Saturday, August 15, 2009

Day 212: The Exorcist (1973) - Rank 5/5


In answer to the question that has no doubt popped into your mind, "Yes, I have seen 'The Exorcist' before." I chose to include it, for a recent viewing yielded a unique theatrical experience (thus making it somewhat relevant to the blog...though technically I don't have to legitimize anything to those two or three that actually consult this site). It's only the second time I've seen the film theatrically - the first was actually my first time ever watching the film. It was the Village Eight Theatres during the week prior to Christmas (this being the re-release that included the spider walk). Snow had begun to fall rather heavily and living thirty miles away, I decided that it would be a wise and safe idea to camp out in the theatre overnight. "I'll have my own movie marathon," I thought. And so, after the building was empty, I strolled down to theatre #6 (the "haunted theatre" for those Village employees who are supernaturally inclined) and started up the film.

Needless to say that watching the film after midnight in a theatre by myself when I was snowed in and couldn't "escape" was not a situation that lent itself to a casual viewing. It scared the ever-loving shit out of me (and in my opinion, from the moment that Chris returns home, the lights blinking in the kitchen, and we learn that Burke is dead, it is the scariest film ever made). I was spooked to the point that I drove home that night, snow-covered country roads be damned.

This time, I was not at a theatre at all. Rather, it was a drive-in. Namely, the Georgetown Drive-In. I've intended to go for years, ever since my childhood drive-in, the Southpark, closed up in 1998. Kenwood Drive-in has been giving me my fix for years, but it too bit the dust eight months ago. Thus, Georgetown is the only drive-in in the Louisville vicinity. And what a drive-in. It definitely captures the spirit of Southpark, from the clunky speakers to the greasy concession stand. The screen was wisely constructed at the bottom of a hill, providing the parking lot with a stadium seating effect. There were three unique highlights the night offered. A nice view of Linda Blair's ass as she stood atop the concession stand (she'd been brought out to introduce the film and my group was luckily parked directly behind her perch). Second, Michael Masden (yeah, the Tarantino alum) strolling around, downing deep-fried foods and looking to score some coke as a gaggle of wet dames followed him like goslings following their mother (he'd been brought out by the same convention as Blair was). Lastly, the five greatest words to ever be combined by mankind: "Deep fried, red velvet Twinkies." The thing took six months off of my life, I know it, but it tasted so damn good. Georgetown instilled all the proper atmosphere: the irresponsibility of a summer night wrapped in white trash with a proper dash of sentimentality. I'll definitely be back.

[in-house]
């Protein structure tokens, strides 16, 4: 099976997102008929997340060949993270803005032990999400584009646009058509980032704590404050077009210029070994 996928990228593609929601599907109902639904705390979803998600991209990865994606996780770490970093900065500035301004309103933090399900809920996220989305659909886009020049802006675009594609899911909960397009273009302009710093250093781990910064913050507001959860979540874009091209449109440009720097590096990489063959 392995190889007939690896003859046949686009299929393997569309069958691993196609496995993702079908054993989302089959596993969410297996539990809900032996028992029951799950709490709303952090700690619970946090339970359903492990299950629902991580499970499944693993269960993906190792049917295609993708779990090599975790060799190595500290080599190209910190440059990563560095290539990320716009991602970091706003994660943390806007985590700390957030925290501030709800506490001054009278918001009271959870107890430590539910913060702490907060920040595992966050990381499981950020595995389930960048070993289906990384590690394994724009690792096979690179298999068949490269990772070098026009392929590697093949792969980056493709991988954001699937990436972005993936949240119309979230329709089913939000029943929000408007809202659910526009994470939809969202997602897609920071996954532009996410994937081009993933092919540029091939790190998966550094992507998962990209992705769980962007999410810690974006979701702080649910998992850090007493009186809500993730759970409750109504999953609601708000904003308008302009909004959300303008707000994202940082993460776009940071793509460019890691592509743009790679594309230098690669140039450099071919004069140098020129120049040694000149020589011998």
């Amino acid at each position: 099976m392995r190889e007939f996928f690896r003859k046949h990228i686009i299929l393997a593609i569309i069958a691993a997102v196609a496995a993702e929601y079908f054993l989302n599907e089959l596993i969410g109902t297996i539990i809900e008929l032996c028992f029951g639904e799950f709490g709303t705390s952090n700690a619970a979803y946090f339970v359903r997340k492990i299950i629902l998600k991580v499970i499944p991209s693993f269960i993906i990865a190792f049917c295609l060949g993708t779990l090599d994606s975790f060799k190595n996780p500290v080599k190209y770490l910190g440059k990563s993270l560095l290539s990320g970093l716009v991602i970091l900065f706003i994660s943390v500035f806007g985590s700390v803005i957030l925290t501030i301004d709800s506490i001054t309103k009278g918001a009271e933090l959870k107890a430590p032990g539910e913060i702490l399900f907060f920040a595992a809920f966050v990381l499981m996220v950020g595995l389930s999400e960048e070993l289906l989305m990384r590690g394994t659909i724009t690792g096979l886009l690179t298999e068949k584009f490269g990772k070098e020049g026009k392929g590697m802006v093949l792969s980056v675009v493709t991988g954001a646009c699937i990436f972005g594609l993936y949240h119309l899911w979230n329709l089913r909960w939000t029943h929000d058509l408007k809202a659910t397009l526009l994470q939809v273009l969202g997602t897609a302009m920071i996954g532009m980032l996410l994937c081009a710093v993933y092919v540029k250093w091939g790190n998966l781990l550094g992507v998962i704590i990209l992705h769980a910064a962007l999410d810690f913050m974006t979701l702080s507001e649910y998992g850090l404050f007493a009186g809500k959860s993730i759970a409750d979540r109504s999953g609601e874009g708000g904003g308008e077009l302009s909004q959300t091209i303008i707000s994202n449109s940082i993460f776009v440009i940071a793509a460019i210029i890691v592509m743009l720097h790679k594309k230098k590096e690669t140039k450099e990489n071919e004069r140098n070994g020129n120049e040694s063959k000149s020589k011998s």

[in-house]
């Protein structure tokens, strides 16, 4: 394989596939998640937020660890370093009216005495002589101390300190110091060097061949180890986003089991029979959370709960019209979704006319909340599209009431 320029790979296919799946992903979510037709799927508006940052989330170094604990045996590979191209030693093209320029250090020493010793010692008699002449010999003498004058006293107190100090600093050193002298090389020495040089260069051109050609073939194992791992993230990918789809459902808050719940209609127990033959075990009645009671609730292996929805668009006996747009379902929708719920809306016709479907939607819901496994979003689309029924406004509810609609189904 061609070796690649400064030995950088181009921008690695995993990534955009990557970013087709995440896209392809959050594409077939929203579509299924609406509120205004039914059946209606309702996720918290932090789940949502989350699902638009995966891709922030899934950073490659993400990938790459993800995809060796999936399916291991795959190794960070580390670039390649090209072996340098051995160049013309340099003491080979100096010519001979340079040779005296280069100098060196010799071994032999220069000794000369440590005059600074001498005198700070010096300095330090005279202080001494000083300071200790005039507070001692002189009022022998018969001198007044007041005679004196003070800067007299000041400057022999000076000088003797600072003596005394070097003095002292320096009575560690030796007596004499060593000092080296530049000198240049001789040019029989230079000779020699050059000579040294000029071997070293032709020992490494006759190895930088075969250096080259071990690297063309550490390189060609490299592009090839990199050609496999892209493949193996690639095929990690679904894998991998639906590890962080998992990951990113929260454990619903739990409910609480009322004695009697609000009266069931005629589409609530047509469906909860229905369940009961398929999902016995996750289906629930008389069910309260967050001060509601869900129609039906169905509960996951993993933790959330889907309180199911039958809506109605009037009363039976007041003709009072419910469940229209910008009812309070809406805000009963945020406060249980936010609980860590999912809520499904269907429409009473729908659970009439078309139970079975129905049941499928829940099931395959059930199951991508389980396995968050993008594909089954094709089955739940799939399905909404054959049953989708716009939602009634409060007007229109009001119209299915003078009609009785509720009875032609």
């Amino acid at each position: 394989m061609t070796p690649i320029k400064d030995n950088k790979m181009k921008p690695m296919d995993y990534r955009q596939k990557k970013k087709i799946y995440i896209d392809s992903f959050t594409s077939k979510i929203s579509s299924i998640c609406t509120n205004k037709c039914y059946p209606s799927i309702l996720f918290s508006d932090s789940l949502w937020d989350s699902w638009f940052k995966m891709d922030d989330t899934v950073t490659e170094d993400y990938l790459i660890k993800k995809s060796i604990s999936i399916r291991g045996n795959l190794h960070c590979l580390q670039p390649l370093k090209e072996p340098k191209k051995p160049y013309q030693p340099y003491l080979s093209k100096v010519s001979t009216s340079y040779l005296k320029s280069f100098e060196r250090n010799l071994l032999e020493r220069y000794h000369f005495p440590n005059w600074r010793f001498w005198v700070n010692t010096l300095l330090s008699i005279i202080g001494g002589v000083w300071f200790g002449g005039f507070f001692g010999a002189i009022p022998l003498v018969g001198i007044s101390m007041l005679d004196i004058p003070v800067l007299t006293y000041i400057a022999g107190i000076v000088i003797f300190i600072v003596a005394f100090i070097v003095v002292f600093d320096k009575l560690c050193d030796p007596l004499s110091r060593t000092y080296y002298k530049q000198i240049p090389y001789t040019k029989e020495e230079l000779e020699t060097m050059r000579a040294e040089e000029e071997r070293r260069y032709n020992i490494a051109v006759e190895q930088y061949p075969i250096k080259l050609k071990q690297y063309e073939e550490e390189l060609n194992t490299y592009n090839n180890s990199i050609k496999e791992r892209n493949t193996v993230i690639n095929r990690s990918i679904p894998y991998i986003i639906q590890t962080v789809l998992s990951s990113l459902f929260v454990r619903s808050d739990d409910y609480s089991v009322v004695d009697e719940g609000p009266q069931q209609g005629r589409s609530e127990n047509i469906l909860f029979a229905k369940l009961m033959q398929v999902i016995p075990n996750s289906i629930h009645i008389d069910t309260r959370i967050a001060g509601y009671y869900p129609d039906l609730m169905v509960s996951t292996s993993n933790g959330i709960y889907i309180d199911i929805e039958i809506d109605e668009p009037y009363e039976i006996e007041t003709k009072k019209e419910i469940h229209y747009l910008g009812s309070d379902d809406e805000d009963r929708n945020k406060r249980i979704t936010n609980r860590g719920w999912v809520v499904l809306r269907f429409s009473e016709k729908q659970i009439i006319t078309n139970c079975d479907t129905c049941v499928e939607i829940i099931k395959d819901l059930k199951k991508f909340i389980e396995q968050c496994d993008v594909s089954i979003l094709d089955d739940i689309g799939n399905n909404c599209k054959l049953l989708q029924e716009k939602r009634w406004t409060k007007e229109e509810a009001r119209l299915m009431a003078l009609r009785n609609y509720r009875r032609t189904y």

Watch the Trailer

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